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Delaware lawmakers react to end of government shutdown

Delaware Public Media

Delaware’s Congressional delegation is weighing in on President Trump’s announcement he’s ready to sign a temporary deal to reopen the federal government.


Sen. Tom Carper says it's "good news" the federal government will reopen. But he maintains the shutdown was "unnecessary" and this deal is the same one passed by the Senate in December before shutdown.


The stopgap funding measure would reopen federal agencies for three weeks while negotiations on border security funding continue.  


Carper adds senators will continue to seek compromises on border security funding, as well as the future of the so-called “dreamers.”


And Carper is confident compromises can be reached before the measure runs out.


“I was talking to some of my Republican colleagues who are leaders of the Republican Senate Caucus. And I think that the three of us can work out a reasonable compromise in three hours, not three weeks. It’s not that hard to do,” said Carper. “If we haven’t resolved this within a couple of weeks, shame on the executive branch and shame on the legislative branch.”



Carper says he thinks border funding decisions should be driven by experts within US Customs & Border Protection, and that DACA recipients should not be deported.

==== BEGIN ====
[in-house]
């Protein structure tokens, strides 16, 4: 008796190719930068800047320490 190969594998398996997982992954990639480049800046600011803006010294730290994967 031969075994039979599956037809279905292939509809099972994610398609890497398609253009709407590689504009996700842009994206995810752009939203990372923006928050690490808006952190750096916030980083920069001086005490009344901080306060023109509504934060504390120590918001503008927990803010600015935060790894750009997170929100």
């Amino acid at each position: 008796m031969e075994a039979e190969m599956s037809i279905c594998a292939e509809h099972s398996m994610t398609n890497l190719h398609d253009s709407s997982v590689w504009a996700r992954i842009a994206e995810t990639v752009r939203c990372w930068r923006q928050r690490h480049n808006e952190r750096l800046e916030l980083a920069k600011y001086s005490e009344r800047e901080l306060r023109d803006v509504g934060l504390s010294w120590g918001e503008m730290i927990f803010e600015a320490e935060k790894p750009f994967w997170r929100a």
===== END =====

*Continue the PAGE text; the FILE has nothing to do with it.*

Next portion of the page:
Sen. Chris Coons, in a statement, says he’s “encouraged the President has realized he cannot get what he wants by recklessly shutting down the government.”  


And Coons says he's prepared work for compromises on border security and immigration.


“I support smart, effective border security investments and humane changes to our immigration system, and I am committed to working with Republicans and Democrats to reach those goals,” said Coons in his statement.


Congresswoman Lisa Blunt Rochester said in a statement she is pleased an agreement to reopen the government has been reached, calling the shutdown "an embarrassing episode in our nation's history."


"Now, it is time for members of both parties to come to the table in good faith to negotiate a sustainable, long-term solution for border security," said Blunt Rochester, in her statement. "It is my hope that this agreement represents a step in the direction of bipartisanship and responsible governance, and a step away from the dysfunction that has recently plagued our government."

Sophia Schmidt is a Delaware native. She comes to Delaware Public Media from NPR’s Weekend Edition in Washington, DC, where she produced arts, politics, science and culture interviews. She previously wrote about education and environment for The Berkshire Eagle in Pittsfield, MA. She graduated from Williams College, where she studied environmental policy and biology, and covered environmental events and local renewable energy for the college paper.
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